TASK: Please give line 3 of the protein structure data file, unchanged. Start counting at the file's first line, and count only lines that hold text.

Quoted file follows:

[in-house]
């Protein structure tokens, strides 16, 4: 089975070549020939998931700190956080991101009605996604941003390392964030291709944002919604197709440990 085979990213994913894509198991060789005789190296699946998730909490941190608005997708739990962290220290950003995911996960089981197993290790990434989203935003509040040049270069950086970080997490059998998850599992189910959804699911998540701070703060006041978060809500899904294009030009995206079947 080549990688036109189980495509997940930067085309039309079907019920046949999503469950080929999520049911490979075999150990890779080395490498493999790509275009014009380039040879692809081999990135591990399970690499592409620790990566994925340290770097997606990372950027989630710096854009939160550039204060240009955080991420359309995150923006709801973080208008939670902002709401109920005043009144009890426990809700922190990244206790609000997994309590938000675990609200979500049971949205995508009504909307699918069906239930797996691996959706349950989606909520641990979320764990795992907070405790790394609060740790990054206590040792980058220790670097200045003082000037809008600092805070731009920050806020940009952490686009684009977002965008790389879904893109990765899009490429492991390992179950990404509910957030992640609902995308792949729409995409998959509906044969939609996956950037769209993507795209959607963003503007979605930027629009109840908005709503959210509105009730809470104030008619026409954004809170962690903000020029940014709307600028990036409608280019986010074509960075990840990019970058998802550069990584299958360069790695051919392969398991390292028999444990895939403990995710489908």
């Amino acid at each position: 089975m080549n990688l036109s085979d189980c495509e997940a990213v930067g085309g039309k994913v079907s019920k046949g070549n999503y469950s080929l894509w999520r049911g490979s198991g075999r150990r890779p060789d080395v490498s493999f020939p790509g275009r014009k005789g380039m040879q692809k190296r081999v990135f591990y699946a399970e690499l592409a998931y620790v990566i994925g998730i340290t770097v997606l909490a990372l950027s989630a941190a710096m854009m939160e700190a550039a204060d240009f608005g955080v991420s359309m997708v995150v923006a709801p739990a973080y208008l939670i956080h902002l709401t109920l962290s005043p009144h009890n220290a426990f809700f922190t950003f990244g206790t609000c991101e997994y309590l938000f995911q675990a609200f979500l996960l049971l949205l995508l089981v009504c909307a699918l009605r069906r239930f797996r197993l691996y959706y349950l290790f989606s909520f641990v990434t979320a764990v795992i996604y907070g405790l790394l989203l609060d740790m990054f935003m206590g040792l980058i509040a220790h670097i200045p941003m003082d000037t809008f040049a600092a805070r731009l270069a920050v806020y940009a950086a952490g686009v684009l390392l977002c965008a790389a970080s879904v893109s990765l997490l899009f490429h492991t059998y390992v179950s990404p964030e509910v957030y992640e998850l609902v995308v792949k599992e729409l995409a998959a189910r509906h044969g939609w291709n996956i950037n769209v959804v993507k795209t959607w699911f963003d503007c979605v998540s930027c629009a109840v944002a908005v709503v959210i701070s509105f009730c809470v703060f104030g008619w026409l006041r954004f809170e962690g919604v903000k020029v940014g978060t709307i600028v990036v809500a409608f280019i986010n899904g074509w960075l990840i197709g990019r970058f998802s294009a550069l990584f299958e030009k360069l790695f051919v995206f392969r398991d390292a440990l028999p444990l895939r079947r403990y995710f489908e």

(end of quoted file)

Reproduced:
């Amino acid at each position: 089975m080549n990688l036109s085979d189980c495509e997940a990213v930067g085309g039309k994913v079907s019920k046949g070549n999503y469950s080929l894509w999520r049911g490979s198991g075999r150990r890779p060789d080395v490498s493999f020939p790509g275009r014009k005789g380039m040879q692809k190296r081999v990135f591990y699946a399970e690499l592409a998931y620790v990566i994925g998730i340290t770097v997606l909490a990372l950027s989630a941190a710096m854009m939160e700190a550039a204060d240009f608005g955080v991420s359309m997708v995150v923006a709801p739990a973080y208008l939670i956080h902002l709401t109920l962290s005043p009144h009890n220290a426990f809700f922190t950003f990244g206790t609000c991101e997994y309590l938000f995911q675990a609200f979500l996960l049971l949205l995508l089981v009504c909307a699918l009605r069906r239930f797996r197993l691996y959706y349950l290790f989606s909520f641990v990434t979320a764990v795992i996604y907070g405790l790394l989203l609060d740790m990054f935003m206590g040792l980058i509040a220790h670097i200045p941003m003082d000037t809008f040049a600092a805070r731009l270069a920050v806020y940009a950086a952490g686009v684009l390392l977002c965008a790389a970080s879904v893109s990765l997490l899009f490429h492991t059998y390992v179950s990404p964030e509910v957030y992640e998850l609902v995308v792949k599992e729409l995409a998959a189910r509906h044969g939609w291709n996956i950037n769209v959804v993507k795209t959607w699911f963003d503007c979605v998540s930027c629009a109840v944002a908005v709503v959210i701070s509105f009730c809470v703060f104030g008619w026409l006041r954004f809170e962690g919604v903000k020029v940014g978060t709307i600028v990036v809500a409608f280019i986010n899904g074509w960075l990840i197709g990019r970058f998802s294009a550069l990584f299958e030009k360069l790695f051919v995206f392969r398991d390292a440990l028999p444990l895939r079947r403990y995710f489908e």